When I tell people that I am studying Florida Literature, they generally pause, look politely interested, and ask “what literature?” It’s a good question, a question I found a hard time answering only two years ago. I am preparing to teach a graduate course at the University of South Florida on Literature of Place: Florida, in which I will begin to explore what the literature of Florida looks like. I have discovered that the topic is huge and growing daily. There is a lot of energy in the creative arts in Florida, a place often looked down upon for its lack of culture. This project is an exercise in looking closely at the place in which I live and unfolding the layers of meaning that have become structured over time and through the lives of diverse people. It is also an exercise in exploring this unique place, its history, its ecology, its art and, of course, its literature. I was trained as an eighteenth-century British literature scholar, focusing on women and gender issues. My training, therefore, leads me to begin with the connections I can make in eighteenth-century Florida, and thankfully we have the wonderful Travels by William Bartram that chart the wilderness of the 1780s in Florida and Georgia. It is a fruitful beginning. The contemporary poet, Campbell McGrath, does a riff on Bartram in his phenonmenal collection, Florida Poems. In many ways Bartram sets an agenda for Florida literature that we are still responding to.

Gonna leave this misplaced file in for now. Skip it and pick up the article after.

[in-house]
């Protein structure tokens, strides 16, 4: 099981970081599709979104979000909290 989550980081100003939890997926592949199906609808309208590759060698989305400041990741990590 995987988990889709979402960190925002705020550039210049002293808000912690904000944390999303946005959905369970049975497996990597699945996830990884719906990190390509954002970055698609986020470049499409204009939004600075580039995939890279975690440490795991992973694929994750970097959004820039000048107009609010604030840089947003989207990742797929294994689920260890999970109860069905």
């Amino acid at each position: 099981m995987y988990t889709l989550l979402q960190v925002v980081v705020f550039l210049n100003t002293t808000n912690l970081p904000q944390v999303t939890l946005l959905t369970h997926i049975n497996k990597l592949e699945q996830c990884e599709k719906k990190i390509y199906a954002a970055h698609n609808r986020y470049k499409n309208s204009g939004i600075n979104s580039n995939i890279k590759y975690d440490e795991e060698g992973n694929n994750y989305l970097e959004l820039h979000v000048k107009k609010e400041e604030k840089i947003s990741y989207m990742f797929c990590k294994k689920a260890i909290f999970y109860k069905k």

In this blog, I will post on the readings I have been doing and the plans I’m making for the course. I’ve also discovered that when I explain to folks what I am doing, they frequently have suggestions for favorite books and authors connected to Florida. I am grateful for all suggestions. Bring ‘em on.